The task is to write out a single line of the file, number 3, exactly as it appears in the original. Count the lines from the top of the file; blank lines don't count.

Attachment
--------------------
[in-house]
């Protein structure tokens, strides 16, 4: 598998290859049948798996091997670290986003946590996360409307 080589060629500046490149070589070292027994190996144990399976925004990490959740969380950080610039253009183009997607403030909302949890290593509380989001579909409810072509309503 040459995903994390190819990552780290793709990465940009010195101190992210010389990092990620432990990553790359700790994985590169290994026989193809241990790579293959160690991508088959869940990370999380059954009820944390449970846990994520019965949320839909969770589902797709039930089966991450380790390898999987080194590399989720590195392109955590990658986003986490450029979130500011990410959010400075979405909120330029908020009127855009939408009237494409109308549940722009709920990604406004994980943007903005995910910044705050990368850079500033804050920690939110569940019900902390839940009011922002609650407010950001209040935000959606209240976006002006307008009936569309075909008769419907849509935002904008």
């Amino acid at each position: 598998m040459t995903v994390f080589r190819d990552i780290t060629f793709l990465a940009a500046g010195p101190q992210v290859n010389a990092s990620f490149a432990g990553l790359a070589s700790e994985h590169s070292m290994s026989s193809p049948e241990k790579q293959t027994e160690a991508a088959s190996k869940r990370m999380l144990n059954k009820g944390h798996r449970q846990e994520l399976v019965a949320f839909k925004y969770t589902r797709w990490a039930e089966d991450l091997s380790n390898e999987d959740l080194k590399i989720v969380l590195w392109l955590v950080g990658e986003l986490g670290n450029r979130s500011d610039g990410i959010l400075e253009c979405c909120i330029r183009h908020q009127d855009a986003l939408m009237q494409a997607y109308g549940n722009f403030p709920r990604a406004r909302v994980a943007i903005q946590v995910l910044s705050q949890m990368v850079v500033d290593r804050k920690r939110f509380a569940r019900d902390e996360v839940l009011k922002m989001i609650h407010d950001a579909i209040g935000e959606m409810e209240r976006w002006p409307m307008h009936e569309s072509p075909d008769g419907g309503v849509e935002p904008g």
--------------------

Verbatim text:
């Amino acid at each position: 598998m040459t995903v994390f080589r190819d990552i780290t060629f793709l990465a940009a500046g010195p101190q992210v290859n010389a990092s990620f490149a432990g990553l790359a070589s700790e994985h590169s070292m290994s026989s193809p049948e241990k790579q293959t027994e160690a991508a088959s190996k869940r990370m999380l144990n059954k009820g944390h798996r449970q846990e994520l399976v019965a949320f839909k925004y969770t589902r797709w990490a039930e089966d991450l091997s380790n390898e999987d959740l080194k590399i989720v969380l590195w392109l955590v950080g990658e986003l986490g670290n450029r979130s500011d610039g990410i959010l400075e253009c979405c909120i330029r183009h908020q009127d855009a986003l939408m009237q494409a997607y109308g549940n722009f403030p709920r990604a406004r909302v994980a943007i903005q946590v995910l910044s705050q949890m990368v850079v500033d290593r804050k920690r939110f509380a569940r019900d902390e996360v839940l009011k922002m989001i609650h407010d950001a579909i209040g935000e959606m409810e209240r976006w002006p409307m307008h009936e569309s072509p075909d008769g419907g309503v849509e935002p904008g």